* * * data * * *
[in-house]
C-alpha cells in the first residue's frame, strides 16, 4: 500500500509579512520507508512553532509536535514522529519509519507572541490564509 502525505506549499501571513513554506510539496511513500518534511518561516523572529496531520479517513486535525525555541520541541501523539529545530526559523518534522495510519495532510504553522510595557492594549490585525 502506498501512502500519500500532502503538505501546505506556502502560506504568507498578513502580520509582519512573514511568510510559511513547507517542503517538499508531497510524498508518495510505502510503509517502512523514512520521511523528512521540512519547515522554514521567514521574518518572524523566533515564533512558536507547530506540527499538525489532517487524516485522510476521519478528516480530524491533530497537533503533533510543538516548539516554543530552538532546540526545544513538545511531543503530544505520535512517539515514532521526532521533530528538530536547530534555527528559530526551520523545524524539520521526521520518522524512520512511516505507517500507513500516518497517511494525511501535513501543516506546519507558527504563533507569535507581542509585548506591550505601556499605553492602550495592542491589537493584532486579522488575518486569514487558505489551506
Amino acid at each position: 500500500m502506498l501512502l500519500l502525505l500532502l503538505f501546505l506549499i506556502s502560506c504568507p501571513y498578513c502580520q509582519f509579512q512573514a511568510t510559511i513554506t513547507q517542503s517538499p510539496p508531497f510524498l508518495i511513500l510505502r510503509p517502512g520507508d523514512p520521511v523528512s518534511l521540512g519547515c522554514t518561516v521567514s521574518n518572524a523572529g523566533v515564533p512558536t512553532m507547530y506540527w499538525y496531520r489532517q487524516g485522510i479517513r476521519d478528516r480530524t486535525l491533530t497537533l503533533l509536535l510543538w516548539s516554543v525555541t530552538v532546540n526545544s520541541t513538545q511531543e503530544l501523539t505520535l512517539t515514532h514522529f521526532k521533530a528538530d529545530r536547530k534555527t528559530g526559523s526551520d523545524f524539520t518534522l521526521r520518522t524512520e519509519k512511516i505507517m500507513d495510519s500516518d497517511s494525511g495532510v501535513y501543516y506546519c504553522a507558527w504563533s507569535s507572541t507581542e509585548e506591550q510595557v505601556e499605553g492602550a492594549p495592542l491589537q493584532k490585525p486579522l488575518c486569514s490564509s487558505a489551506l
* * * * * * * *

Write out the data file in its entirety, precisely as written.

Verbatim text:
[in-house]
C-alpha cells in the first residue's frame, strides 16, 4: 500500500509579512520507508512553532509536535514522529519509519507572541490564509 502525505506549499501571513513554506510539496511513500518534511518561516523572529496531520479517513486535525525555541520541541501523539529545530526559523518534522495510519495532510504553522510595557492594549490585525 502506498501512502500519500500532502503538505501546505506556502502560506504568507498578513502580520509582519512573514511568510510559511513547507517542503517538499508531497510524498508518495510505502510503509517502512523514512520521511523528512521540512519547515522554514521567514521574518518572524523566533515564533512558536507547530506540527499538525489532517487524516485522510476521519478528516480530524491533530497537533503533533510543538516548539516554543530552538532546540526545544513538545511531543503530544505520535512517539515514532521526532521533530528538530536547530534555527528559530526551520523545524524539520521526521520518522524512520512511516505507517500507513500516518497517511494525511501535513501543516506546519507558527504563533507569535507581542509585548506591550505601556499605553492602550495592542491589537493584532486579522488575518486569514487558505489551506
Amino acid at each position: 500500500m502506498l501512502l500519500l502525505l500532502l503538505f501546505l506549499i506556502s502560506c504568507p501571513y498578513c502580520q509582519f509579512q512573514a511568510t510559511i513554506t513547507q517542503s517538499p510539496p508531497f510524498l508518495i511513500l510505502r510503509p517502512g520507508d523514512p520521511v523528512s518534511l521540512g519547515c522554514t518561516v521567514s521574518n518572524a523572529g523566533v515564533p512558536t512553532m507547530y506540527w499538525y496531520r489532517q487524516g485522510i479517513r476521519d478528516r480530524t486535525l491533530t497537533l503533533l509536535l510543538w516548539s516554543v525555541t530552538v532546540n526545544s520541541t513538545q511531543e503530544l501523539t505520535l512517539t515514532h514522529f521526532k521533530a528538530d529545530r536547530k534555527t528559530g526559523s526551520d523545524f524539520t518534522l521526521r520518522t524512520e519509519k512511516i505507517m500507513d495510519s500516518d497517511s494525511g495532510v501535513y501543516y506546519c504553522a507558527w504563533s507569535s507572541t507581542e509585548e506591550q510595557v505601556e499605553g492602550a492594549p495592542l491589537q493584532k490585525p486579522l488575518c486569514s490564509s487558505a489551506l